"Nothing is more fragile, yet of all the agencies that attack hard substances nothing excels water. Likewise, the powerless can wear down the mighty and the gentle survive the strong. (Everyone knows this but few can practice it.) So the Sage accepts the disgrace of his country and in so doing becomes a true patriot; he is patient under the misfortunes of his cause and is therefore worthy to lead it." (Translated from the Tao Teh Ching of Lao Tzu by Ho Chi Zen.)
Appearing promptly on September 16, 1968, the next Zenarchy began with a verse from a poem I had written just before the 1967 Easter Love-In:
Come and play the poet game with me! Let's call out the cries of anarchy! Let's be happy; let's be soft, and free; Come and play the game of liberty.
"Totalitarian states, however, know the danger of the artist. Correctly, if for the wrong reasons, they know that all art is propaganda, and that art which does not support their system must be against it. They know intuitively that the artist is not a harmless eccentric but one who under the guise of irrelevance creates and reveals a new reality. If, then, he is not to be torn to pieces like Orpheus in the myth, the liberated artist must be able to play the countergame and keep it as well hidden as the judo of Taoism and Zen. He must be able to be 'all things to all men', for as one sees from the history of Zen any discipline whatsoever can be used as a way of liberation - making pots, designing gardens, arranging flowers, building houses, serving tea, and even using the sword; one does not have to advertise oneself as a psychotherapist or guru. He is the artist in whatever he does, not just in the sense of doing it beautifully, but in the sense of playing it. In the expressive lingo of the jazz world, whatever the scene, he makes it. Whatever he does, he dances it - like a Negro bootblack shining shoes. He swings." (from Psychotherapy East and West by Alan Watts, Random House, 1961)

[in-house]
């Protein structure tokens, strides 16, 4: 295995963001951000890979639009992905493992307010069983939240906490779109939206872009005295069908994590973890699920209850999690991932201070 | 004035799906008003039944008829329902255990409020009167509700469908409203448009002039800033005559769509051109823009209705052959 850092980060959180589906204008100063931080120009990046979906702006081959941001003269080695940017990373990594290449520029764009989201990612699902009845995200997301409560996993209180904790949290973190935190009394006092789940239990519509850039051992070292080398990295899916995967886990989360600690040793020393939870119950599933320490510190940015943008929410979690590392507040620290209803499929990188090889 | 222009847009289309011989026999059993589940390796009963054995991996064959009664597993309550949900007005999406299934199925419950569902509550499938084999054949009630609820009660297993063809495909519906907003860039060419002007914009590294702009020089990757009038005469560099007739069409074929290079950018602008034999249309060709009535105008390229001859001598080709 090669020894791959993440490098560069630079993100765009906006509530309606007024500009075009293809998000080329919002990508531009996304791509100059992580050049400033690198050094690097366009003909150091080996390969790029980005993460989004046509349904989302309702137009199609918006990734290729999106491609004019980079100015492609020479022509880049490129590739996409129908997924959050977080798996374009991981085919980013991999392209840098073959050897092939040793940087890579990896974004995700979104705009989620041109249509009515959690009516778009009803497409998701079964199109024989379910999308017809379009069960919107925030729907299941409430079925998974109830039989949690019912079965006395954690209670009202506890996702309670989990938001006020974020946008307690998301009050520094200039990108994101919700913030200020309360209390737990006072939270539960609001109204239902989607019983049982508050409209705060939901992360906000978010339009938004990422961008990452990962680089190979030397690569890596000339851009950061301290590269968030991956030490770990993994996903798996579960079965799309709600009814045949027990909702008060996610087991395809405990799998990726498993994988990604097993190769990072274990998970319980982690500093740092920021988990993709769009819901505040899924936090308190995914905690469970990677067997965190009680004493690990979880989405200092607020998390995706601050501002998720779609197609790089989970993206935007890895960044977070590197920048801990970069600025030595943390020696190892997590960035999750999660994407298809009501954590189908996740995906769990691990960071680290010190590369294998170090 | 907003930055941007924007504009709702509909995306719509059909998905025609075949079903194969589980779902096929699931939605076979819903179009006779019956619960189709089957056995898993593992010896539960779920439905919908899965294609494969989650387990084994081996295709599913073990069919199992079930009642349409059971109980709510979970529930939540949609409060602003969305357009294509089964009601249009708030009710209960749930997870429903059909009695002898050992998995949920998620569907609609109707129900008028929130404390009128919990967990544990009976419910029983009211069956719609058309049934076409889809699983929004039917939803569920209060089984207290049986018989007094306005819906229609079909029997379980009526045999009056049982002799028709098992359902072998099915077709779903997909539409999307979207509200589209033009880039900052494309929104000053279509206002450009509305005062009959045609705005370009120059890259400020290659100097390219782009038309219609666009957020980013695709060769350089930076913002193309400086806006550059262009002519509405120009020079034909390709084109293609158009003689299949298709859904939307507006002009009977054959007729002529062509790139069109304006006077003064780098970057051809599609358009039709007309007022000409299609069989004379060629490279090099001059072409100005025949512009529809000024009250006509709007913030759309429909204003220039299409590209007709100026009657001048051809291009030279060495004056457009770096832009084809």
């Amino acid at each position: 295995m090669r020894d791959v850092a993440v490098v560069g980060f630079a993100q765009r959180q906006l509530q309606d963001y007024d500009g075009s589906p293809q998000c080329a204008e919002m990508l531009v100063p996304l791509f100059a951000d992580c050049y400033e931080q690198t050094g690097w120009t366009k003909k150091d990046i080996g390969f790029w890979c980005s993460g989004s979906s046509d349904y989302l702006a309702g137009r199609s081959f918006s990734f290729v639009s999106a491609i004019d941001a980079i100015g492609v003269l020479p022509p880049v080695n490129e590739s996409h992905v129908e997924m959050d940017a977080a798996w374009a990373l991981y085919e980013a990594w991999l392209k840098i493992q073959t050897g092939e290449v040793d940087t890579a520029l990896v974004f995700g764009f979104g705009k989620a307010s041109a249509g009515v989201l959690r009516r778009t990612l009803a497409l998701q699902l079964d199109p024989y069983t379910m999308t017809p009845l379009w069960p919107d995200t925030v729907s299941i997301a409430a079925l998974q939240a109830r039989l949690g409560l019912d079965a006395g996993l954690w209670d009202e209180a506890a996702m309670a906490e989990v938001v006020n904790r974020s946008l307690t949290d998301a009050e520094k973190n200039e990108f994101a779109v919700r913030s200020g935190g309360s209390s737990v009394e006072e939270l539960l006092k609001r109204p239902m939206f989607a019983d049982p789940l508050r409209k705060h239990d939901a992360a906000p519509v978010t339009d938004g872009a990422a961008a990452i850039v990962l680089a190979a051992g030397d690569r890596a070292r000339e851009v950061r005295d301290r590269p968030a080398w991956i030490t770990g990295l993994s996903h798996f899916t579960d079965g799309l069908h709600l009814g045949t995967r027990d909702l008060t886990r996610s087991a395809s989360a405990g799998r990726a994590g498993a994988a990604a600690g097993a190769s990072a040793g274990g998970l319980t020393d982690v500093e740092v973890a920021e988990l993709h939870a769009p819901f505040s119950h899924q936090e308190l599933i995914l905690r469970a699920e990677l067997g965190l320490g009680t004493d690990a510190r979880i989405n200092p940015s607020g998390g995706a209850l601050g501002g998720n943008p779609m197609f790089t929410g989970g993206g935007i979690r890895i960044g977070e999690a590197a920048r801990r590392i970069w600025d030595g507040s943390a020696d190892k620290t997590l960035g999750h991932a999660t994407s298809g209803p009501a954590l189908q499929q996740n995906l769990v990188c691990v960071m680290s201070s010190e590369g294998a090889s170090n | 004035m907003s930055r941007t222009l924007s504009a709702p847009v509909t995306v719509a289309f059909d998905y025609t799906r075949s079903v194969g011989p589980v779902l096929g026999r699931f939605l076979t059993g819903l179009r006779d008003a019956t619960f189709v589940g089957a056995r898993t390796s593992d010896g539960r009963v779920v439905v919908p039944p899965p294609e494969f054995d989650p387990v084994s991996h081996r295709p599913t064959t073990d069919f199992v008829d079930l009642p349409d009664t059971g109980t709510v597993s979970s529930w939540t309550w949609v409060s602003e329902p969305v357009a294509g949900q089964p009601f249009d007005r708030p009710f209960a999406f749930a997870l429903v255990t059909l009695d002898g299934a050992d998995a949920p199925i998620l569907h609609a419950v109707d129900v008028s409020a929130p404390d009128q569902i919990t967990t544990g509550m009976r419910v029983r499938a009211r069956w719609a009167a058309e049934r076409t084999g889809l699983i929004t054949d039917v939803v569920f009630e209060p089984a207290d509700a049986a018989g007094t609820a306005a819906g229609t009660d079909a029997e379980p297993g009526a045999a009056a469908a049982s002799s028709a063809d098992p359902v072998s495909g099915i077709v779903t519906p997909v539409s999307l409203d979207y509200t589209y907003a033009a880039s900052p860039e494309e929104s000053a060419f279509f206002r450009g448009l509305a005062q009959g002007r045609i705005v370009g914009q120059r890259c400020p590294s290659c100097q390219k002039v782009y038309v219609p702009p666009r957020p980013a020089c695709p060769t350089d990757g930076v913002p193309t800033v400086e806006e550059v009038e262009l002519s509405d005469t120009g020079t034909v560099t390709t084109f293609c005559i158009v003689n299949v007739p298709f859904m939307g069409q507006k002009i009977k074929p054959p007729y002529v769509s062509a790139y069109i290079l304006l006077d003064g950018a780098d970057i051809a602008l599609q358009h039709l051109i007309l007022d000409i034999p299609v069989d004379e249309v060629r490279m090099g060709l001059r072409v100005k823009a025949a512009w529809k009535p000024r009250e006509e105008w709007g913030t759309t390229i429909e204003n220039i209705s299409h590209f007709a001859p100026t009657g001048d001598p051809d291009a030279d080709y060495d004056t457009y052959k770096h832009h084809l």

Spin your inhibitions off and see Flowers in your heart and let them be. (Come and play the poet game with me!)

STONED SERMON #2: The Way of Play

It is no coincidence that the cultural currents of Zen and Anarchism immediately joined when Zen came to the West. For nowhere in recent Western history is the life of the Eastern renunciate more closely paralleled than in that of the dedicated revolutionary, forsaking all attachments for a single goal. And no Eastern sage comes closer to the zestful life sense of the Anarchist than the Zen Master.
But the deeper fruits of this union, speaking at least with reference to the Anarchist, are yet to be realized. What Zen has most to offer Anarchism is freedom HERE AND NOW. No longer need the Anarchist dream of a utopian millennium as he struggles to outwit the State - for he can find freedom in the contest, by simply knowing that freedom is everywhere for those who dance through life, rather than crawl, walk, or run.
For if a man has renounced inward ownership of property, renounced possessive attachment to his loved ones, and is cheerfully detached from time, with no fear or hope for what the future might bring - he is immune to all threats and pleadings of any State in the world. On the streets or in prison - indeed, on his very way to execution - he can play!
That is, he can become aware of his true nature as a player in the cosmic maya game, and can therefore openhandedly let his karma play itself out. He can blend with the life forces around him, as a dancer to his music, and prance boldly into the collage of events - with no fears, no regrets, and no compromises - turned on, tuned in, and made One.